Unlike most toolkits for image processing, Vista allows easy extension to data types other than images. It's designed to support computer vision research while allowing any user to easily program new modules or add new data types.
Vista includes software for manipulating images, detecting and linking edges, estimating optical flow and camera calibration parameters, viewing images and edge vectors under the X Window System, printing images and edge vectors on PostScript printers, and extensive documentation.
One useful component of Vista is a toolkit allowing rapid development of applications running under X Windows. Using a few standard library routines that do not require knowledge of X internals, a user can create applications that display images, manipulate vectors, create menus, and provide full mouse interaction with display elements. Vista contains an image viewing widget that provides display independence, image scaling, and interactive zooming.
Vista operations can be used both as standalone UNIX programs and as library routines. The programs can be used from the UNIX shell to manipulate files containing images and other objects; they can be piped together to perform a sequence of operations. The library can be used to construct custom applications, including ones that display images interactively under X Windows.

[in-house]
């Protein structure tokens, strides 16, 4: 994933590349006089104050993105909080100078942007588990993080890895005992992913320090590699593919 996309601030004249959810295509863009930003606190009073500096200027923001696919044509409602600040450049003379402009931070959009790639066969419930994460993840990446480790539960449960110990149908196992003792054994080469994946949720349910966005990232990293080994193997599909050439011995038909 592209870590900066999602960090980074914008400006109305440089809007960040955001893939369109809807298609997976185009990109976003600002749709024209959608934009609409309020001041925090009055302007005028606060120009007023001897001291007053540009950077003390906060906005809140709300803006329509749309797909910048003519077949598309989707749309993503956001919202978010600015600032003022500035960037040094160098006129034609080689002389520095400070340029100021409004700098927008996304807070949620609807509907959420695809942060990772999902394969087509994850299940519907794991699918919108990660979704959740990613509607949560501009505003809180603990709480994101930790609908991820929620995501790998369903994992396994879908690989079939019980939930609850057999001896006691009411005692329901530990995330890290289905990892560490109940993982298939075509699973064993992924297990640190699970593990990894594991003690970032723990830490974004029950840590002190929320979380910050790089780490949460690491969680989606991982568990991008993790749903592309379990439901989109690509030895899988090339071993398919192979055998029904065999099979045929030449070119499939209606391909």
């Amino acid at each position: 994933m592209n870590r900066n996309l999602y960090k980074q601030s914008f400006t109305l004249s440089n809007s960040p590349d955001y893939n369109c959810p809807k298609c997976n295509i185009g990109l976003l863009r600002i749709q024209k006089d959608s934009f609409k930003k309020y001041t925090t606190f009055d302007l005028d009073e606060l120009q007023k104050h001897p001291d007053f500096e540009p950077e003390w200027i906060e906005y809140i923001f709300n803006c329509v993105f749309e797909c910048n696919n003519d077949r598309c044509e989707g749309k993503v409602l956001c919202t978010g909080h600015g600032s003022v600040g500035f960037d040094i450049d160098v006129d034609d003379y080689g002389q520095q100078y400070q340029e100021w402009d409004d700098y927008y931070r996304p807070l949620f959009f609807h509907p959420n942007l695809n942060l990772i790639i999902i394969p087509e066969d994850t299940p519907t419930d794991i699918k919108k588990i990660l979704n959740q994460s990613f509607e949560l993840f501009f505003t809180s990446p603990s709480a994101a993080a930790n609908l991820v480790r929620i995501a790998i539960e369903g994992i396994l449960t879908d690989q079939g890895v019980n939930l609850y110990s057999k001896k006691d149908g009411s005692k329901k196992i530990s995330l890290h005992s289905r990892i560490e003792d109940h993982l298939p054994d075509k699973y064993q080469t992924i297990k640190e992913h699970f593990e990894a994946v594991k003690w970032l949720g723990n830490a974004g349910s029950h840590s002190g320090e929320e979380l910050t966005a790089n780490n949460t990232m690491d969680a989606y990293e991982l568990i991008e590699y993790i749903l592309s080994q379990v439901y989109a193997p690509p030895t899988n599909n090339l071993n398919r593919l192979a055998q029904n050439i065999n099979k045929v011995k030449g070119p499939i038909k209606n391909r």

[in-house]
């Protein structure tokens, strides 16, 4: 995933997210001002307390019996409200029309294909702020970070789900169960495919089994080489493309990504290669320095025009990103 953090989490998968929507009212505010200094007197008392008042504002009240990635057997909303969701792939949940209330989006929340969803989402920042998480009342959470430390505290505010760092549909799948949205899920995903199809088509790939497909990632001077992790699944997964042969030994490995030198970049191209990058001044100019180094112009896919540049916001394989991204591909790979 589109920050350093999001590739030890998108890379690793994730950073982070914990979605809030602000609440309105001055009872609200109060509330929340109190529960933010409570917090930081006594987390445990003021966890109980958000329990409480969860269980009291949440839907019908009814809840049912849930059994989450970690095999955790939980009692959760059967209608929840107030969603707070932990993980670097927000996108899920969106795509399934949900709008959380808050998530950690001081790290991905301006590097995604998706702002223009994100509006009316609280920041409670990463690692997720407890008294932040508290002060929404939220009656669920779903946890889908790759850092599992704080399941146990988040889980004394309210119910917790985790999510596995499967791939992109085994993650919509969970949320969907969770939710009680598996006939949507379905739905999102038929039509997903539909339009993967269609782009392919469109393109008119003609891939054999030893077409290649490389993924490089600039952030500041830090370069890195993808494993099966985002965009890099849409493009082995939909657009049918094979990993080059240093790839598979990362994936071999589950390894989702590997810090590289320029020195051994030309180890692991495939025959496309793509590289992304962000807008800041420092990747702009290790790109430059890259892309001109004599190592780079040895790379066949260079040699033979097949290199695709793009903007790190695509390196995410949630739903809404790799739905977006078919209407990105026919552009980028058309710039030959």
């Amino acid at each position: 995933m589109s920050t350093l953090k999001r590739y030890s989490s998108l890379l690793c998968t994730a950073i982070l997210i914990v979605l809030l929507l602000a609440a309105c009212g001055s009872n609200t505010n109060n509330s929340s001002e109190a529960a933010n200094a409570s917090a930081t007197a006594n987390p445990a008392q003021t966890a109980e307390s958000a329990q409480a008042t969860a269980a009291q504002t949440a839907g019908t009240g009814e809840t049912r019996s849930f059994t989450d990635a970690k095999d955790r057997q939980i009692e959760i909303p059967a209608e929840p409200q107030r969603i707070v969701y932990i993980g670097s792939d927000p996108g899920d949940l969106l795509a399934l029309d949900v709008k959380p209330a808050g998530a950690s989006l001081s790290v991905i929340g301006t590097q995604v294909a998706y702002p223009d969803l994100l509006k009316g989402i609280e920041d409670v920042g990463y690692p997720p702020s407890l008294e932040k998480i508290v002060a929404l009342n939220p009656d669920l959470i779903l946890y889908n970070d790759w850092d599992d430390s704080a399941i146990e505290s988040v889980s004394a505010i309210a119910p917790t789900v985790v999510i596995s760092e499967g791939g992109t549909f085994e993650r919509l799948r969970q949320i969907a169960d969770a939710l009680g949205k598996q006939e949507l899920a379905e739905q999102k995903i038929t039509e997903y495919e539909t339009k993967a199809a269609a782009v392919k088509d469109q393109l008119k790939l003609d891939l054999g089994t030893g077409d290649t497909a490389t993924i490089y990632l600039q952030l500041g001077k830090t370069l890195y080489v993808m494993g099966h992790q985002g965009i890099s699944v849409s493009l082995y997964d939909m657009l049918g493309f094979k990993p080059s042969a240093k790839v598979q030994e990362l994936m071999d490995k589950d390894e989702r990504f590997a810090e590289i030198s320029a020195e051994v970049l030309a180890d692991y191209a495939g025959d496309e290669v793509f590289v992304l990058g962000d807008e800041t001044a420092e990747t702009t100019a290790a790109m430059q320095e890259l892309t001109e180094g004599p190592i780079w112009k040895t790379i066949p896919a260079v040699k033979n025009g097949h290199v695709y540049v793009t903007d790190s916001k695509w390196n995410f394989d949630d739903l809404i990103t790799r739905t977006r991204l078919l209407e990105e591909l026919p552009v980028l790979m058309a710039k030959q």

Vista uses its own format for representing images, edge vectors, and other objects in data files. The format is highly flexible -- it can represent a great variety of image types as well as collections of images and other objects. The format is also extensible -- for example, new image attributes can be added without the need to modify existing software or data files. Tools are available for converting images between Vista's format and other formats.
Vista is written in ANSI C for UNIX platforms. It requires the X Window System (X11R4 or R5); some portions also require the OSF/Motif widget library.
Vista's source code and documentation are available by anonymous FTP with no significant restrictions on distribution or use.
Vista has all of the traits needed to fulfill this role. It provides a framework for storing and manipulating not only images, but also other data objects that often arise in conjunction with images -- for example, edge vectors, camera geometry specifications, and model parameters. It is designed as an extensible system to which anyone can contribute. It is comprehensive although not so large as to be unwieldy. And, importantly, it can be freely distributed.
Forward to Vista data file format